As the elder Mr. Weller insisted on selling out his portion forthwith, they proceeded from the bank to the gate of the Stock Exchange, to which Wilkins Flasher, Esquire, after a short absence, returned with a cheque on Smith, Payne, & Smith, for five hundred and thirty pounds; that being the money to which Mr. Weller, at the market price of the day, was entitled, in consideration of the balance of the second Mrs. Weller's funded savings. Sam's two hundred pounds stood transferred to his name, and Wilkins Flasher, Esquire, having been paid his commission, dropped the money carelessly into his coat pocket, and lounged back to his office.

Mr. Weller was at first obstinately determined on cashing the cheque in nothing but sovereigns; but it being represented by the umpires that by so doing he must incur the expense of a small sack to carry them home in, he consented to receive the amount in five-pound notes.

'My son,' said Mr. Weller, as they came out of the banking-house — 'my son and me has a wery partickler engagement this arternoon, and I should like to have this here bis'ness settled out of hand, so let's jest go straight avay someveres, vere ve can hordit the accounts.'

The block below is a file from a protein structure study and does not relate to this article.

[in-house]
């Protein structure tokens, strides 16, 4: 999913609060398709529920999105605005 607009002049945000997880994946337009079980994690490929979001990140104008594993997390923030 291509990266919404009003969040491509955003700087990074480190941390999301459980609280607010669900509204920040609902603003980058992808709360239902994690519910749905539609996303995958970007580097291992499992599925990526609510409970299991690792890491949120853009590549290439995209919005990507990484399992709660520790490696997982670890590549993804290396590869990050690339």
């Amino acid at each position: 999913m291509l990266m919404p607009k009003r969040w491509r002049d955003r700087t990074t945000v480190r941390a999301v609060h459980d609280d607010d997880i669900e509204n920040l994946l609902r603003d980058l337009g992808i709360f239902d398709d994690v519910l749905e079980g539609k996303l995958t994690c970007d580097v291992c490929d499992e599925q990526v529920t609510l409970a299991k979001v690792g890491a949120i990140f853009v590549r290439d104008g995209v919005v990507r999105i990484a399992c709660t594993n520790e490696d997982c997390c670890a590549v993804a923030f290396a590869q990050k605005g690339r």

A quiet room was soon found, and the accounts were produced and audited. Mr. Pell's bill was taxed by Sam, and some charges were disallowed by the umpires; but, notwithstanding Mr. Pell's declaration, accompanied with many solemn asseverations that they were really too hard upon him, it was by very many degrees the best professional job he had ever had, and one on which he boarded, lodged, and washed, for six months afterwards.

The umpires having partaken of a dram, shook hands and departed, as they had to drive out of town that night. Mr. Solomon Pell, finding that nothing more was going forward, either in the eating or drinking way, took a friendly leave, and Sam and his father were left alone.

'There!' said Mr. Weller, thrusting his pocket-book in his side pocket. 'Vith the bills for the lease, and that, there's eleven hundred and eighty pound here. Now, Samivel, my boy, turn the horses' heads to the George and Wulter!'